Most of the phones and tablets these days use the micro USB port. The problem with this port is that sometimes people insert the cable wrongly. This problem seems to have been solved with the USB-C port. If you remember, you read on this blog that Apple’s latest MacBook uses a USB-C port and to accommodate various connections it uses a USB-C Digital AV Multi port Adapter. With the new USB-C port and plug, there is no way of inserting the cable wrongly.
A lingering problem with mobile phone batteries is that it takes a while to charge them. Although the size of the smartphones and the batteries have been significantly increasing over the years, the way we charge our phone batteries has remained, sort of, primitive. This is something technologies like USB-C port and Quick Charge 3.0 are trying to solve. According to the description on the Qualcomm website, you can charge an average smartphone with Quick Charge 3.0 in 35 minutes.
The latest HTC 10 and LG G5 come with a USB-C port but they also have Quick Charge 3.0 technology on board so that if you want, you can charge these smartphones using both the technologies?
So what’s the problem?
The USB-C port can handle between 4.45 and 5.25 volts, but Quick Charge 3.0 can easily increase the voltage to 9 or 12 volts in order to charge the smartphones faster. If the specification is for accommodating a Vbus voltage of 4.45 or 5.25 volts, isn’t it a breach of specifications if the phone is charged at something like 9 or 12 volts? Worse, wouldn’t it set the smartphone on fire?
Precisely this is what conventional wisdom would say. If you are using a higher voltage with a component that is supposed to work at lower voltage, some or the other mishap is bound to happen. There is a concern that the Quick Charge 3.0 technology that is on board these new smartphones might be incompatible with the charging standards of USB-C3 .1 specifications, which in turn, may lead to unpleasant circumstances such as setting your mobile phone on fire.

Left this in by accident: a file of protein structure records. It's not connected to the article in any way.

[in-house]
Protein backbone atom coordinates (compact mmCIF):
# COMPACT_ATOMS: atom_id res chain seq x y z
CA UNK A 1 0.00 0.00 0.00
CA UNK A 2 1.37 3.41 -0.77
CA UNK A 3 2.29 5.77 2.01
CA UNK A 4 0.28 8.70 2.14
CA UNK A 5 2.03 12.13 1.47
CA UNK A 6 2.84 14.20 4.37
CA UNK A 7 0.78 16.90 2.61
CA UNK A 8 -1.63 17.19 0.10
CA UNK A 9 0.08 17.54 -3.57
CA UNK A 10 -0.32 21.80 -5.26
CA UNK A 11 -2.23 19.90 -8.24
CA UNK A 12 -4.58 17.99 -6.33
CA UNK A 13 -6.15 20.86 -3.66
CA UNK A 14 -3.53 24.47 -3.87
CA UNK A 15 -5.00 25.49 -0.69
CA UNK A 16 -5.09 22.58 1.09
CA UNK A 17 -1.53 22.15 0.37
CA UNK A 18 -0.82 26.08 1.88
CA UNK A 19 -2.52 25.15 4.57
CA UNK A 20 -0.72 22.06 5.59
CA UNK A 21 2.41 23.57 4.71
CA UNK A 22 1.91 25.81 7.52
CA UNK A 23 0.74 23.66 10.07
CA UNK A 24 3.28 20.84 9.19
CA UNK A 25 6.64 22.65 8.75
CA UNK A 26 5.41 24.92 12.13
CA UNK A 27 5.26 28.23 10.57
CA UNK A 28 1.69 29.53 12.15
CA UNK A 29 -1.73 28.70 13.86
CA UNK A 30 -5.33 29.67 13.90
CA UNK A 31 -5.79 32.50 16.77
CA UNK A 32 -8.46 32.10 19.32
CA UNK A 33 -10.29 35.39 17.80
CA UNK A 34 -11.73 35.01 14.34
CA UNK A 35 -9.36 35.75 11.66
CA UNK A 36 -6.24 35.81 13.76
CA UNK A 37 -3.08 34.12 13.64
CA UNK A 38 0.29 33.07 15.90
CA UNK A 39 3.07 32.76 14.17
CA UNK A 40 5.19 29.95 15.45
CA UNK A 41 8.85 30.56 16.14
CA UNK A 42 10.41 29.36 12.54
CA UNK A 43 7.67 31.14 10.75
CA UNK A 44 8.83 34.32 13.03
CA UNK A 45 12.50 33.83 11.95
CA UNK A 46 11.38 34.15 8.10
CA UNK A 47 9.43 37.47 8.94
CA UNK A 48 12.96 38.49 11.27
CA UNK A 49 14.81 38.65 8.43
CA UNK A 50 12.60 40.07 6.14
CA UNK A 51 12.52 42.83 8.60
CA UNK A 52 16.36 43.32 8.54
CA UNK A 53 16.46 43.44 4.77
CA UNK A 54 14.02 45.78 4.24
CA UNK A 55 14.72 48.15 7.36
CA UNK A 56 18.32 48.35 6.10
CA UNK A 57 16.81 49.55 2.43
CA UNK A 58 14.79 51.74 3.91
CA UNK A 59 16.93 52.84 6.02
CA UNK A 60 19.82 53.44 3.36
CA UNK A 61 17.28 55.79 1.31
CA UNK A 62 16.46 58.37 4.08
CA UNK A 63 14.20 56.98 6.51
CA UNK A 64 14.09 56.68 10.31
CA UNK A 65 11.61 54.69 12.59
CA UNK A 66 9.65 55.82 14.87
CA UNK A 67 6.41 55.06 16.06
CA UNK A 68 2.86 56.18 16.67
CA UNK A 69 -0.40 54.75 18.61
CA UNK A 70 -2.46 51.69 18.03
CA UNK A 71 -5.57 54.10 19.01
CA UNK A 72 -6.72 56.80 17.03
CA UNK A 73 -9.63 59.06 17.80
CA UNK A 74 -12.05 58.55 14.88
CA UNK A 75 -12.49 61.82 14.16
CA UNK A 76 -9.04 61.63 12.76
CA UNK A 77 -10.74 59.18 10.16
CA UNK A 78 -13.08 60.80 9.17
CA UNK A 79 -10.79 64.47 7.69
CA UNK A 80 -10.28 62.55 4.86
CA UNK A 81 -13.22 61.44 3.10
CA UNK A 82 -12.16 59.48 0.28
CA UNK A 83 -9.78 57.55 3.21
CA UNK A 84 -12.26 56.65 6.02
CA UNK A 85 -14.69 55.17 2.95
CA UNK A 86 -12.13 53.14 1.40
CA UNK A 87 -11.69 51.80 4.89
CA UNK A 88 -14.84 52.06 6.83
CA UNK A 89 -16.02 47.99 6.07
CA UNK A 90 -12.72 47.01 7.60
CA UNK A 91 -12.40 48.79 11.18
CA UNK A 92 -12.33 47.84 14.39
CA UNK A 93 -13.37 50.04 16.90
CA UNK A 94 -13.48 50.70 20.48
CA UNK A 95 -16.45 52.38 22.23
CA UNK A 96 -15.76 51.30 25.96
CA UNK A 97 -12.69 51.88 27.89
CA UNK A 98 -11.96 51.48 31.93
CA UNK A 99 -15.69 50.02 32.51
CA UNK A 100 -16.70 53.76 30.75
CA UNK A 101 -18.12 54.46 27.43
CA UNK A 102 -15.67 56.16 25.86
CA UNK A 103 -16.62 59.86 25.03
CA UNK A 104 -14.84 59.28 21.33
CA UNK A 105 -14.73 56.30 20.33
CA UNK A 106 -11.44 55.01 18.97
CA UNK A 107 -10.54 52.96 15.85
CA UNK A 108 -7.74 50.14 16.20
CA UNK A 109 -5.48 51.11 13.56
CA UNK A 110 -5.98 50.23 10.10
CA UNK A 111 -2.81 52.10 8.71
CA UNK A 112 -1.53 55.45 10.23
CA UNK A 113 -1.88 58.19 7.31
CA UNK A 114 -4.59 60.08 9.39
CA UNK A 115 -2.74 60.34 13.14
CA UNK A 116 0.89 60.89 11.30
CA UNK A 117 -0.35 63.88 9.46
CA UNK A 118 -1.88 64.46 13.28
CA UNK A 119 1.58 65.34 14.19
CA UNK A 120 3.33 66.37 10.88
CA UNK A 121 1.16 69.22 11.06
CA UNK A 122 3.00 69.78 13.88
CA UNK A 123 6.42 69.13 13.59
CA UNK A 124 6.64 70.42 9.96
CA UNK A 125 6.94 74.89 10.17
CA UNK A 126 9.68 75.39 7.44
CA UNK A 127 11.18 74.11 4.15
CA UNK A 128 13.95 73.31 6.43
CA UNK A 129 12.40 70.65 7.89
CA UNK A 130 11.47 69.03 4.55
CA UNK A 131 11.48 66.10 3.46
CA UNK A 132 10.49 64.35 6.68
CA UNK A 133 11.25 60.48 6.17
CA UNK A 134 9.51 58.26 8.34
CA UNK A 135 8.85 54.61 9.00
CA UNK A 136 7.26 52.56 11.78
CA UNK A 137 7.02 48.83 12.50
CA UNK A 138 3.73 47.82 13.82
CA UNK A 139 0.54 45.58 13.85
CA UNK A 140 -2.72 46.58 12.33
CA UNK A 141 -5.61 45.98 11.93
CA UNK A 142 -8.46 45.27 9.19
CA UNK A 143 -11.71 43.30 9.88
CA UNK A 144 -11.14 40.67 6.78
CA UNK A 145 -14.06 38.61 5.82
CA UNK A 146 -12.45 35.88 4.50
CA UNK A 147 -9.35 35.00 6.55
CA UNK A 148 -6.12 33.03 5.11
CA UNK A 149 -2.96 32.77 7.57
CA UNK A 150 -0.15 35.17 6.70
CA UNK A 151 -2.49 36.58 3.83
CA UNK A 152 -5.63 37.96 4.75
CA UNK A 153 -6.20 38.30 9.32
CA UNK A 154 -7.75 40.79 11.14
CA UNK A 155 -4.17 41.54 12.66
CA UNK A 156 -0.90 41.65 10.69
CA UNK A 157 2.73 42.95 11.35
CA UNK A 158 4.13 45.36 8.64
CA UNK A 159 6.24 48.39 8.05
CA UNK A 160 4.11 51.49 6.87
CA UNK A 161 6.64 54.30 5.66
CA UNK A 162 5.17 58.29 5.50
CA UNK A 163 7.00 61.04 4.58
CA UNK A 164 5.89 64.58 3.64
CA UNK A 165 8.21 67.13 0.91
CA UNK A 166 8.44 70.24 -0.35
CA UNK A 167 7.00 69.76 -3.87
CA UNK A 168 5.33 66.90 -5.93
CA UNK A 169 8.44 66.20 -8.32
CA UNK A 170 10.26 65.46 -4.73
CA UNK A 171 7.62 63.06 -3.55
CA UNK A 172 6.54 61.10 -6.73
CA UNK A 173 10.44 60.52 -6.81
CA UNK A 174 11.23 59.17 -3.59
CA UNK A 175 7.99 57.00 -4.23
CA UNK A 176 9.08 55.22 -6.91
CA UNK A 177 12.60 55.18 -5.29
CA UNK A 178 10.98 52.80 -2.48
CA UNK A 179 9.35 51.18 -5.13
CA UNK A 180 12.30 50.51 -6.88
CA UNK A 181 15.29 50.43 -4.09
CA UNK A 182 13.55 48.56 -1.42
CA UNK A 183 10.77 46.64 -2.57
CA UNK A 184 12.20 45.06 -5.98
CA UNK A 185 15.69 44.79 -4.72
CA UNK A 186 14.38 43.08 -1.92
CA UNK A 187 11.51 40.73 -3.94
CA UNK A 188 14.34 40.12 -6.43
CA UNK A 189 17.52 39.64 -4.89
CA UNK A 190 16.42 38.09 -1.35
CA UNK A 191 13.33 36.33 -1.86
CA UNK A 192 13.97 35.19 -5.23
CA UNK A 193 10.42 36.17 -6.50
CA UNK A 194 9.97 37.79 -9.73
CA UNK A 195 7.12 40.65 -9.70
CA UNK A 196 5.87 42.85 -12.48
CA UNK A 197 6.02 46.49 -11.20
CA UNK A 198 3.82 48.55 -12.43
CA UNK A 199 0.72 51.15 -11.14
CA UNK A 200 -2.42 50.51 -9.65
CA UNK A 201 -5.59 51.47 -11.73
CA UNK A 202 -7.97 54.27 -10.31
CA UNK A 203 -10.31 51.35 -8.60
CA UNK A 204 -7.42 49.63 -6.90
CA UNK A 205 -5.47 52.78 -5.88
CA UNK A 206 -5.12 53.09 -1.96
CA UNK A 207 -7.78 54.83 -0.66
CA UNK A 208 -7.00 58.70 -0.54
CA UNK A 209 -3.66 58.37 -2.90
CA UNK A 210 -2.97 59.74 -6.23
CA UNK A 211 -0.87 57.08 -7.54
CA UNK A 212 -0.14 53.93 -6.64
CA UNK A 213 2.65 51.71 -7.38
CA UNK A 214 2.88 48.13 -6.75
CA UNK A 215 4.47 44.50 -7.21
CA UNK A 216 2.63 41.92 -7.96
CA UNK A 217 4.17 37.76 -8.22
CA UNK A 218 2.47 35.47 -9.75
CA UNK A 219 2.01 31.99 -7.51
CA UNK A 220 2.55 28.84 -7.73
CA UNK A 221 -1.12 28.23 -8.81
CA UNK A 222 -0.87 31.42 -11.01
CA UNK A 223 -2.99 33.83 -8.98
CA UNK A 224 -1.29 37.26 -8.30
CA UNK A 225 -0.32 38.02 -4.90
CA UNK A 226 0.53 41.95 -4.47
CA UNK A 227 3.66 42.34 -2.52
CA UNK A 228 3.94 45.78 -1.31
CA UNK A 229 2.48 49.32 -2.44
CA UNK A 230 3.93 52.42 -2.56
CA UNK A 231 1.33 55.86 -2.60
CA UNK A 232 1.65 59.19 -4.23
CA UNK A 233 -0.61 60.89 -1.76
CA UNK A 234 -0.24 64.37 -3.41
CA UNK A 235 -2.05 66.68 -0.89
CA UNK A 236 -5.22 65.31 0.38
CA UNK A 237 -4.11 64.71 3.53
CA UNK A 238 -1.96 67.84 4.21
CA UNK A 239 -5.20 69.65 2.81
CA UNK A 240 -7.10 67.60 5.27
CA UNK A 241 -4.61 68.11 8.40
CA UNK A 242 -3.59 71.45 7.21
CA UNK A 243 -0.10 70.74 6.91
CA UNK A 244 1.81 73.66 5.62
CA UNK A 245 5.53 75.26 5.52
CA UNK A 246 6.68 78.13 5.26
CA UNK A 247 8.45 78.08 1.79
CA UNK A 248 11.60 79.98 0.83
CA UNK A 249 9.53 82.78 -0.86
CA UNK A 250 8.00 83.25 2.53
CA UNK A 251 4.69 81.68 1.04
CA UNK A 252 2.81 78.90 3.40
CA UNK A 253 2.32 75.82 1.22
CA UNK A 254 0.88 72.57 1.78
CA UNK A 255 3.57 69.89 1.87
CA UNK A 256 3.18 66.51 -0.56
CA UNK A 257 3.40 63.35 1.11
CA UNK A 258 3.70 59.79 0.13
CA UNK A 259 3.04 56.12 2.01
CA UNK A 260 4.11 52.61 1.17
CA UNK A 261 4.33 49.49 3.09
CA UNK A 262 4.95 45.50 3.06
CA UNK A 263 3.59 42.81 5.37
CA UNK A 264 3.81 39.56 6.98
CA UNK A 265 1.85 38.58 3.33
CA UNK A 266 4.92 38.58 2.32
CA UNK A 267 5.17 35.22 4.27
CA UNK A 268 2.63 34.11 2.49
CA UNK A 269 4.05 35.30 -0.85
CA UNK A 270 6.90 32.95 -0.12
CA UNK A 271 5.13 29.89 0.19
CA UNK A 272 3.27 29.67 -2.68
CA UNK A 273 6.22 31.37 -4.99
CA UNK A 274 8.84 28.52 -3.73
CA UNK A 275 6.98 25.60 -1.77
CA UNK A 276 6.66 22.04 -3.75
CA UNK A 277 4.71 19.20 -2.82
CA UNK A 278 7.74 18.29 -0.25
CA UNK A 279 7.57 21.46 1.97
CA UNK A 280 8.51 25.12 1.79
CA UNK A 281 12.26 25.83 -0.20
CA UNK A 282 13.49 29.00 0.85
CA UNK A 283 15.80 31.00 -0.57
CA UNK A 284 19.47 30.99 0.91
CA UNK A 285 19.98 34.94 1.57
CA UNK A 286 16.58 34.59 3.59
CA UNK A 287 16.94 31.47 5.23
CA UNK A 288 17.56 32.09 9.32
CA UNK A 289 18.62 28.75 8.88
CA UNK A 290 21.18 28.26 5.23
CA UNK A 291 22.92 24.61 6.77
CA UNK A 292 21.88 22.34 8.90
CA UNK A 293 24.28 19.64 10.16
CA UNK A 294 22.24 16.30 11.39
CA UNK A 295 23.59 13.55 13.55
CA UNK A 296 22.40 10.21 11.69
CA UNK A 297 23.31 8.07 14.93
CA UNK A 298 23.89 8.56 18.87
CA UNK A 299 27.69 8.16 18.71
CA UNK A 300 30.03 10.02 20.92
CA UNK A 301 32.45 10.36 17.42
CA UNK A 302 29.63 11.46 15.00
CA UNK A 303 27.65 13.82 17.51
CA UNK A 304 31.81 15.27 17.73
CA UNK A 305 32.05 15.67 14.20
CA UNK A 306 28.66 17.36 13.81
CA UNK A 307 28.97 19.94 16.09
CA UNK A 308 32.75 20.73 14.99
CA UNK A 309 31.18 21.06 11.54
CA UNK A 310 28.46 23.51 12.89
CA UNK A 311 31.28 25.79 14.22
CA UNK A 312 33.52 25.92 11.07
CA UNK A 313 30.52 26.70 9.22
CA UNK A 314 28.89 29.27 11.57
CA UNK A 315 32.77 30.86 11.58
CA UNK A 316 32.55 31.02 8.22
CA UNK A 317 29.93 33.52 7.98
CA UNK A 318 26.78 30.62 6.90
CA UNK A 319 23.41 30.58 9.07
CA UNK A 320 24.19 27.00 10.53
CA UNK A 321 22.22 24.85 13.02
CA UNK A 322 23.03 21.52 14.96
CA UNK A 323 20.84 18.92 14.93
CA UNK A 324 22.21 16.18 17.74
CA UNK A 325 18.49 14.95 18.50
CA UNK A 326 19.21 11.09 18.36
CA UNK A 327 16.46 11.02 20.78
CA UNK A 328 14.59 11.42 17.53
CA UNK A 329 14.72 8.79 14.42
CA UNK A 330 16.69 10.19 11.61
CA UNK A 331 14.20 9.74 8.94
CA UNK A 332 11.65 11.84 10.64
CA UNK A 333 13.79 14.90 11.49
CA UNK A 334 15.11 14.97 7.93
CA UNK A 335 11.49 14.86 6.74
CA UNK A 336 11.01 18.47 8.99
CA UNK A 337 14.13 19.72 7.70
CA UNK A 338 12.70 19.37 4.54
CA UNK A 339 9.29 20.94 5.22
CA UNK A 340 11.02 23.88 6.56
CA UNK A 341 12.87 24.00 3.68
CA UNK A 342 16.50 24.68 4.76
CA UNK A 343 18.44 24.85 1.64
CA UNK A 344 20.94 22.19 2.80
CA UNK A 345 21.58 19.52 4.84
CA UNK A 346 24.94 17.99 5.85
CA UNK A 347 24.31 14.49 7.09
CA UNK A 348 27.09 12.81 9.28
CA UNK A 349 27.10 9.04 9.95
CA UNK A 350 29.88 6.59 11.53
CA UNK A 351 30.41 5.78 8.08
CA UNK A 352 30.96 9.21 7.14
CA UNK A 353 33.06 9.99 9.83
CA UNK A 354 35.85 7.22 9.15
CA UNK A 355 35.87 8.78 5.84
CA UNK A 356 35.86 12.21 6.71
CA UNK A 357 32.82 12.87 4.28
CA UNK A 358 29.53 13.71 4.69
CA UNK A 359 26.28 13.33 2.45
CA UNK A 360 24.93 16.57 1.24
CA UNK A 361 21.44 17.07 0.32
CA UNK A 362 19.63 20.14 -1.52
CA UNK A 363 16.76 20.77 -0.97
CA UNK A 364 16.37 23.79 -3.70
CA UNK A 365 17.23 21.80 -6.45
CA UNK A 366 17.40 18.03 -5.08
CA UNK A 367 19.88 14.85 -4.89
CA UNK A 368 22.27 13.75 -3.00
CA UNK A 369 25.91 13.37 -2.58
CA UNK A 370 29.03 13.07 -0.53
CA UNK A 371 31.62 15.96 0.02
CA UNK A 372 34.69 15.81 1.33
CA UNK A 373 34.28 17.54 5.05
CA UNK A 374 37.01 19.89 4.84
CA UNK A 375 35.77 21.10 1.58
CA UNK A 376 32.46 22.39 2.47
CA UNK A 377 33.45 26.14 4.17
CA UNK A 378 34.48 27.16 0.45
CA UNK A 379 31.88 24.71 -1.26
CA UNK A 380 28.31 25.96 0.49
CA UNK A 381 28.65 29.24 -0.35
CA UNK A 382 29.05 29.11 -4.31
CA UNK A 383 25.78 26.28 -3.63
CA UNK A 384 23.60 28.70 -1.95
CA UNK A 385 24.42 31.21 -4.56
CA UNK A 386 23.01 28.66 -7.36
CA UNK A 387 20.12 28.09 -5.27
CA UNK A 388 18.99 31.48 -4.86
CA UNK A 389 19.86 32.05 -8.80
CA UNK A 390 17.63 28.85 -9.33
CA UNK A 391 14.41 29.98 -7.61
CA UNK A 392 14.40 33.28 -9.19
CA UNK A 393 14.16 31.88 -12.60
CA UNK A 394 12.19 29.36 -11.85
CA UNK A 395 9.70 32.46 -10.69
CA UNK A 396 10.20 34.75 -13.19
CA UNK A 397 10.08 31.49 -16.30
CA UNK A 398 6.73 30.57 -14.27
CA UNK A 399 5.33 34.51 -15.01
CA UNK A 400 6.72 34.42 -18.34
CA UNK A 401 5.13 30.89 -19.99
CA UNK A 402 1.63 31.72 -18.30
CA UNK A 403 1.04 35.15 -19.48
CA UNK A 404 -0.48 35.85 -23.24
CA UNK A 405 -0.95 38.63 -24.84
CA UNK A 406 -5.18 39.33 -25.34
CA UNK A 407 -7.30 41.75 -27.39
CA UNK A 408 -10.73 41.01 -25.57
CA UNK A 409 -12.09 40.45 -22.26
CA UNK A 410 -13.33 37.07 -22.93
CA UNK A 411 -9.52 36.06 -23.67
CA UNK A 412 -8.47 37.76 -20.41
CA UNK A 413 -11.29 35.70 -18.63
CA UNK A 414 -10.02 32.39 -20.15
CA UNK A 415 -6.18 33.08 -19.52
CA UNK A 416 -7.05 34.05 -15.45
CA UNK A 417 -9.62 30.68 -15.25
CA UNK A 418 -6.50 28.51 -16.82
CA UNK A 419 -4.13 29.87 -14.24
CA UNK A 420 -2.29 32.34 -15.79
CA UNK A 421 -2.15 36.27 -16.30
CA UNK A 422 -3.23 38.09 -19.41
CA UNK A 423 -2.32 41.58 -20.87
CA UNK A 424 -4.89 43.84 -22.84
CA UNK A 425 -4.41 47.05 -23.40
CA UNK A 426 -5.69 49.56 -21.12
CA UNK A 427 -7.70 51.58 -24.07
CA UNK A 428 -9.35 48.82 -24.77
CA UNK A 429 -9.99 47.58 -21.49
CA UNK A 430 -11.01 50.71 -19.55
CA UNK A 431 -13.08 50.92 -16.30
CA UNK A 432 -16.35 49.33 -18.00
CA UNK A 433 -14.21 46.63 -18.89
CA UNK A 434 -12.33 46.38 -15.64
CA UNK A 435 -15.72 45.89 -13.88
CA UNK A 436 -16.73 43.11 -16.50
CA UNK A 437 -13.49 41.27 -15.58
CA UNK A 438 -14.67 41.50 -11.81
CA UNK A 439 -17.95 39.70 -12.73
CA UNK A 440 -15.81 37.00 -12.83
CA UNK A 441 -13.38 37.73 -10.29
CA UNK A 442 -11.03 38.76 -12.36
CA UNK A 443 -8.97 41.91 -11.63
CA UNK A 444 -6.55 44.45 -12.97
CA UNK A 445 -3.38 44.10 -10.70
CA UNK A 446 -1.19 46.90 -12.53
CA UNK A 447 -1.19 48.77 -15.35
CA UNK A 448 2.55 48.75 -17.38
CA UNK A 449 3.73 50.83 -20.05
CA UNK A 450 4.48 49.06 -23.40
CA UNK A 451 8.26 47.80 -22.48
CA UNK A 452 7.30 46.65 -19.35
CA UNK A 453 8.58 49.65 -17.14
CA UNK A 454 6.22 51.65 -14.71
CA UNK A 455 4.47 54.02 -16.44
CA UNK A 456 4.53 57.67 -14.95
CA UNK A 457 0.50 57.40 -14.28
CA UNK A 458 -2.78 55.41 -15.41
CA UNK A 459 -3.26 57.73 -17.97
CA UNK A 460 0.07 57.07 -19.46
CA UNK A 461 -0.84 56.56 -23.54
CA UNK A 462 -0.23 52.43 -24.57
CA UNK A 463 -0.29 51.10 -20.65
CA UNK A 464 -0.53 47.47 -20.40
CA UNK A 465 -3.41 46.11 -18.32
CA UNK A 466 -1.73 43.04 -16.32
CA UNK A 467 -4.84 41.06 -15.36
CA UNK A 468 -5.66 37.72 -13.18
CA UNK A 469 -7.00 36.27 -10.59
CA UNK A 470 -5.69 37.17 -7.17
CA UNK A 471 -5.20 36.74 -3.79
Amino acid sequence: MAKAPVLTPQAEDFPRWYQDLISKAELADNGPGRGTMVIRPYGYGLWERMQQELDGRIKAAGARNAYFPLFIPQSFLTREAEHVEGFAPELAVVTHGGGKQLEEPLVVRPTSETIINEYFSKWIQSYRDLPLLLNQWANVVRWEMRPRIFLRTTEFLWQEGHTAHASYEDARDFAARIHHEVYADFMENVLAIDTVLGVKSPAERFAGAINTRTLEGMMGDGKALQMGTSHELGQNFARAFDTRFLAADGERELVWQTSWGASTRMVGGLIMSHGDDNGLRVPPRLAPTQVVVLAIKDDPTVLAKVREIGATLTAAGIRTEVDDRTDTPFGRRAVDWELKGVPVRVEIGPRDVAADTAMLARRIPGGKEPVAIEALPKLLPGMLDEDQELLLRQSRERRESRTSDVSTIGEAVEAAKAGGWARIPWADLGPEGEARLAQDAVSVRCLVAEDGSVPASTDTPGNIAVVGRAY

Qualcomm says that there is no need to worry, according to this Android authority link. According to the reply published on this link, Qualcomm says, “Qualcomm Quick Charge is designed to be connector-independent. It can be implemented in a device that supports a variety of connectors, including USB Type-A, USB Micro, USB Type-C, and others. When an OEM chooses to implement Quick Charge into the device, they can configure the voltage to fit within the specifications of the USB Type-C standard. We have received no reports of user experience or device malfunction issues with or without USB Type-C connectors. At Qualcomm Technologies, we are continuously working to provide the best solutions for our customers and consumers. Qualcomm Quick Charge is a leading edge fast charging solution with more than 70 devices and 200 accessories supporting one of the two most recent versions of Quick Charge, with even more currently in development.”
So as per the official statement from QUALCOMM, using Quick Charge with your USP-C connector shouldn’t set your phone on fire.